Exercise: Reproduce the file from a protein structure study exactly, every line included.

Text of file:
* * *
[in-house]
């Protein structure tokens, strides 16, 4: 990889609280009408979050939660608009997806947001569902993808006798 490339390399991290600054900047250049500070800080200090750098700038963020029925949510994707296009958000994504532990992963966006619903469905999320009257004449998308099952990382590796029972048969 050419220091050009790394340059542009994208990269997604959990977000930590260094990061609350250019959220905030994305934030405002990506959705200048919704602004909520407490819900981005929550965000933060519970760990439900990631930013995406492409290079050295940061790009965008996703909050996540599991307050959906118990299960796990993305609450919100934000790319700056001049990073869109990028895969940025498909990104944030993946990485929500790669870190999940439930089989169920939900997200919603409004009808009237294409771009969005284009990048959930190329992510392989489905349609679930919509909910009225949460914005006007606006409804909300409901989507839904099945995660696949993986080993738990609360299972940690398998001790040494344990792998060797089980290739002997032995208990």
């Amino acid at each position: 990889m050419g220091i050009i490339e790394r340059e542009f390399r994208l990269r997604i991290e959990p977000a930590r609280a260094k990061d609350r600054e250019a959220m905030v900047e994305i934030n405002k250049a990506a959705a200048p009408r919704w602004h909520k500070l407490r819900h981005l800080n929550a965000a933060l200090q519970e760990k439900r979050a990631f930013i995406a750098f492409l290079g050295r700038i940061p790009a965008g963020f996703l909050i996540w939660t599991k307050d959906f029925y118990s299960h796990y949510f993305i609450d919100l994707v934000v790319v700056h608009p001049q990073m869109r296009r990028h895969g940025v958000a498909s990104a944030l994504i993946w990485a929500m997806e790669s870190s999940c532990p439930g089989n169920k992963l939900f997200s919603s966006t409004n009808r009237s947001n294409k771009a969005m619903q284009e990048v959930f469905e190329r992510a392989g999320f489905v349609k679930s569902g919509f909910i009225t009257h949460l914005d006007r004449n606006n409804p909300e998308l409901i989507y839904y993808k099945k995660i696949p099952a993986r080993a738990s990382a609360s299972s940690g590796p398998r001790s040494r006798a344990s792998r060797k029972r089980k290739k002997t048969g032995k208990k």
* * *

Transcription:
[in-house]
């Protein structure tokens, strides 16, 4: 990889609280009408979050939660608009997806947001569902993808006798 490339390399991290600054900047250049500070800080200090750098700038963020029925949510994707296009958000994504532990992963966006619903469905999320009257004449998308099952990382590796029972048969 050419220091050009790394340059542009994208990269997604959990977000930590260094990061609350250019959220905030994305934030405002990506959705200048919704602004909520407490819900981005929550965000933060519970760990439900990631930013995406492409290079050295940061790009965008996703909050996540599991307050959906118990299960796990993305609450919100934000790319700056001049990073869109990028895969940025498909990104944030993946990485929500790669870190999940439930089989169920939900997200919603409004009808009237294409771009969005284009990048959930190329992510392989489905349609679930919509909910009225949460914005006007606006409804909300409901989507839904099945995660696949993986080993738990609360299972940690398998001790040494344990792998060797089980290739002997032995208990």
């Amino acid at each position: 990889m050419g220091i050009i490339e790394r340059e542009f390399r994208l990269r997604i991290e959990p977000a930590r609280a260094k990061d609350r600054e250019a959220m905030v900047e994305i934030n405002k250049a990506a959705a200048p009408r919704w602004h909520k500070l407490r819900h981005l800080n929550a965000a933060l200090q519970e760990k439900r979050a990631f930013i995406a750098f492409l290079g050295r700038i940061p790009a965008g963020f996703l909050i996540w939660t599991k307050d959906f029925y118990s299960h796990y949510f993305i609450d919100l994707v934000v790319v700056h608009p001049q990073m869109r296009r990028h895969g940025v958000a498909s990104a944030l994504i993946w990485a929500m997806e790669s870190s999940c532990p439930g089989n169920k992963l939900f997200s919603s966006t409004n009808r009237s947001n294409k771009a969005m619903q284009e990048v959930f469905e190329r992510a392989g999320f489905v349609k679930s569902g919509f909910i009225t009257h949460l914005d006007r004449n606006n409804p909300e998308l409901i989507y839904y993808k099945k995660i696949p099952a993986r080993a738990s990382a609360s299972s940690g590796p398998r001790s040494r006798a344990s792998r060797k029972r089980k290739k002997t048969g032995k208990k």